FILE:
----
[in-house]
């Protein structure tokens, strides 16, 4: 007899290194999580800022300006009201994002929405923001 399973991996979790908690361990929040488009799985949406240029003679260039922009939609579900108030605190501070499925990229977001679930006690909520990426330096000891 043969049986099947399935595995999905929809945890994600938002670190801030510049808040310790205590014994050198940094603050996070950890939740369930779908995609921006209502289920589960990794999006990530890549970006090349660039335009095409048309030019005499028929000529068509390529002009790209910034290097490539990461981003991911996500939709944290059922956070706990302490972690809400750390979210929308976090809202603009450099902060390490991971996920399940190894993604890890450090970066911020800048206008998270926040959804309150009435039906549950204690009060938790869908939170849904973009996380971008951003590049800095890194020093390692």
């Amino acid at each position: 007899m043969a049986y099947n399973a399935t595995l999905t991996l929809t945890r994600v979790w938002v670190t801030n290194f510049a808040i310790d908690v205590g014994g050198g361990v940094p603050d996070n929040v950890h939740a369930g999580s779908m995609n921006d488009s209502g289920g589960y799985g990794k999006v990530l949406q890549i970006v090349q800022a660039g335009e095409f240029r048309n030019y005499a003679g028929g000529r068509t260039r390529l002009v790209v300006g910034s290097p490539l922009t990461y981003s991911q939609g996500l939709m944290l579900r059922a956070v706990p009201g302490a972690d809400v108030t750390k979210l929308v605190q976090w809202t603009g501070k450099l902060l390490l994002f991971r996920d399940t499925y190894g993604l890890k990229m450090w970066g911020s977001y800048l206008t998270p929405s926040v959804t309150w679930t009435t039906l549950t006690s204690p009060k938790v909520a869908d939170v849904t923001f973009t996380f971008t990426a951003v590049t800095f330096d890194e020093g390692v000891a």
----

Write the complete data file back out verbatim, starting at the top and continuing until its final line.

[in-house]
């Protein structure tokens, strides 16, 4: 007899290194999580800022300006009201994002929405923001 399973991996979790908690361990929040488009799985949406240029003679260039922009939609579900108030605190501070499925990229977001679930006690909520990426330096000891 043969049986099947399935595995999905929809945890994600938002670190801030510049808040310790205590014994050198940094603050996070950890939740369930779908995609921006209502289920589960990794999006990530890549970006090349660039335009095409048309030019005499028929000529068509390529002009790209910034290097490539990461981003991911996500939709944290059922956070706990302490972690809400750390979210929308976090809202603009450099902060390490991971996920399940190894993604890890450090970066911020800048206008998270926040959804309150009435039906549950204690009060938790869908939170849904973009996380971008951003590049800095890194020093390692």
């Amino acid at each position: 007899m043969a049986y099947n399973a399935t595995l999905t991996l929809t945890r994600v979790w938002v670190t801030n290194f510049a808040i310790d908690v205590g014994g050198g361990v940094p603050d996070n929040v950890h939740a369930g999580s779908m995609n921006d488009s209502g289920g589960y799985g990794k999006v990530l949406q890549i970006v090349q800022a660039g335009e095409f240029r048309n030019y005499a003679g028929g000529r068509t260039r390529l002009v790209v300006g910034s290097p490539l922009t990461y981003s991911q939609g996500l939709m944290l579900r059922a956070v706990p009201g302490a972690d809400v108030t750390k979210l929308v605190q976090w809202t603009g501070k450099l902060l390490l994002f991971r996920d399940t499925y190894g993604l890890k990229m450090w970066g911020s977001y800048l206008t998270p929405s926040v959804t309150w679930t009435t039906l549950t006690s204690p009060k938790v909520a869908d939170v849904t923001f973009t996380f971008t990426a951003v590049t800095f330096d890194e020093g390692v000891a």